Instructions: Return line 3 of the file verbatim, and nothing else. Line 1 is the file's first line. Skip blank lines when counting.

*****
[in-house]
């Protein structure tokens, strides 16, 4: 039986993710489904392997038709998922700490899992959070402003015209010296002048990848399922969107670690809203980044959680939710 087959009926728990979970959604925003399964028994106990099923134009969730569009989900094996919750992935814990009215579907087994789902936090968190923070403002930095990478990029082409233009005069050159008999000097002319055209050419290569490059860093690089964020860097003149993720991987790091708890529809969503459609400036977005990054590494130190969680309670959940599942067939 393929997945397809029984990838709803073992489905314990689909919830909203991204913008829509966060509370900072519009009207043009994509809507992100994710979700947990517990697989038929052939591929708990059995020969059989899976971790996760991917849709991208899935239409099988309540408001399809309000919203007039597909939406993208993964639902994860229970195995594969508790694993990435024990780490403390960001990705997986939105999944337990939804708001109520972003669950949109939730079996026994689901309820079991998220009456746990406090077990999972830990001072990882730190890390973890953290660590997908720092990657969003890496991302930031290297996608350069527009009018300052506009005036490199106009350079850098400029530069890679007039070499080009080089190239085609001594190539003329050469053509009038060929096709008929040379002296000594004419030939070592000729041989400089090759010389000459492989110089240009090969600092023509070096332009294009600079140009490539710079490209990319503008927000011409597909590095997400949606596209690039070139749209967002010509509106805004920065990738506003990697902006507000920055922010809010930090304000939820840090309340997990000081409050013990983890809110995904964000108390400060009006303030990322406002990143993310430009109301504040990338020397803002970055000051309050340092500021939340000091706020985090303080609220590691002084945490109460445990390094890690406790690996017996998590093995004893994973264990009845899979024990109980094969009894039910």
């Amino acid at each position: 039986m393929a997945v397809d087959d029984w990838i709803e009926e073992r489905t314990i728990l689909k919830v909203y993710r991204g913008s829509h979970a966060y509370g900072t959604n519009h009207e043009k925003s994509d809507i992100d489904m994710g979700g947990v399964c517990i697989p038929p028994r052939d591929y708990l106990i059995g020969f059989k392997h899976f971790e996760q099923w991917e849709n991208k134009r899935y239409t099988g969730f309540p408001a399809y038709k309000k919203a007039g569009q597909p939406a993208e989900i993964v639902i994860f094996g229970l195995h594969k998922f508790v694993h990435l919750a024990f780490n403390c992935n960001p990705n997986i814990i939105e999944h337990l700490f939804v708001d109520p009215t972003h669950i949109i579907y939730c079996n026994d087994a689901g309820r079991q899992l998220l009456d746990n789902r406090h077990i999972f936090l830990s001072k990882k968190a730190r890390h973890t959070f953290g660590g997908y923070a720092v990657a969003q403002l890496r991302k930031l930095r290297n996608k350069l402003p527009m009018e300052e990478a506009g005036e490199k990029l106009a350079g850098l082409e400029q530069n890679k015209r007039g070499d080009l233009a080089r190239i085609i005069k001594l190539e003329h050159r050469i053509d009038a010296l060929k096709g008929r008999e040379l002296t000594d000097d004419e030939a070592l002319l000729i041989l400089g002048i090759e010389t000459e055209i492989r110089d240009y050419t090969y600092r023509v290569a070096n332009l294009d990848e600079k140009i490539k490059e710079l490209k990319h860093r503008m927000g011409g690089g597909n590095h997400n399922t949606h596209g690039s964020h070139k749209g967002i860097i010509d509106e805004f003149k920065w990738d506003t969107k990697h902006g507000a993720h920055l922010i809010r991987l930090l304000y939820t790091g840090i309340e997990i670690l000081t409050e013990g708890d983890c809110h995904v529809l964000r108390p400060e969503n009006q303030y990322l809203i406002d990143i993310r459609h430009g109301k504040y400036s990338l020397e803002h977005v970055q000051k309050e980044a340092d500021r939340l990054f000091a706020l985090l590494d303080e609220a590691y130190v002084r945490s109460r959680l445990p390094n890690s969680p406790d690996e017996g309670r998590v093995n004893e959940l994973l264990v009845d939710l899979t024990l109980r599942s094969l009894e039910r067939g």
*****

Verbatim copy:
């Amino acid at each position: 039986m393929a997945v397809d087959d029984w990838i709803e009926e073992r489905t314990i728990l689909k919830v909203y993710r991204g913008s829509h979970a966060y509370g900072t959604n519009h009207e043009k925003s994509d809507i992100d489904m994710g979700g947990v399964c517990i697989p038929p028994r052939d591929y708990l106990i059995g020969f059989k392997h899976f971790e996760q099923w991917e849709n991208k134009r899935y239409t099988g969730f309540p408001a399809y038709k309000k919203a007039g569009q597909p939406a993208e989900i993964v639902i994860f094996g229970l195995h594969k998922f508790v694993h990435l919750a024990f780490n403390c992935n960001p990705n997986i814990i939105e999944h337990l700490f939804v708001d109520p009215t972003h669950i949109i579907y939730c079996n026994d087994a689901g309820r079991q899992l998220l009456d746990n789902r406090h077990i999972f936090l830990s001072k990882k968190a730190r890390h973890t959070f953290g660590g997908y923070a720092v990657a969003q403002l890496r991302k930031l930095r290297n996608k350069l402003p527009m009018e300052e990478a506009g005036e490199k990029l106009a350079g850098l082409e400029q530069n890679k015209r007039g070499d080009l233009a080089r190239i085609i005069k001594l190539e003329h050159r050469i053509d009038a010296l060929k096709g008929r008999e040379l002296t000594d000097d004419e030939a070592l002319l000729i041989l400089g002048i090759e010389t000459e055209i492989r110089d240009y050419t090969y600092r023509v290569a070096n332009l294009d990848e600079k140009i490539k490059e710079l490209k990319h860093r503008m927000g011409g690089g597909n590095h997400n399922t949606h596209g690039s964020h070139k749209g967002i860097i010509d509106e805004f003149k920065w990738d506003t969107k990697h902006g507000a993720h920055l922010i809010r991987l930090l304000y939820t790091g840090i309340e997990i670690l000081t409050e013990g708890d983890c809110h995904v529809l964000r108390p400060e969503n009006q303030y990322l809203i406002d990143i993310r459609h430009g109301k504040y400036s990338l020397e803002h977005v970055q000051k309050e980044a340092d500021r939340l990054f000091a706020l985090l590494d303080e609220a590691y130190v002084r945490s109460r959680l445990p390094n890690s969680p406790d690996e017996g309670r998590v093995n004893e959940l994973l264990v009845d939710l899979t024990l109980r599942s094969l009894e039910r067939g």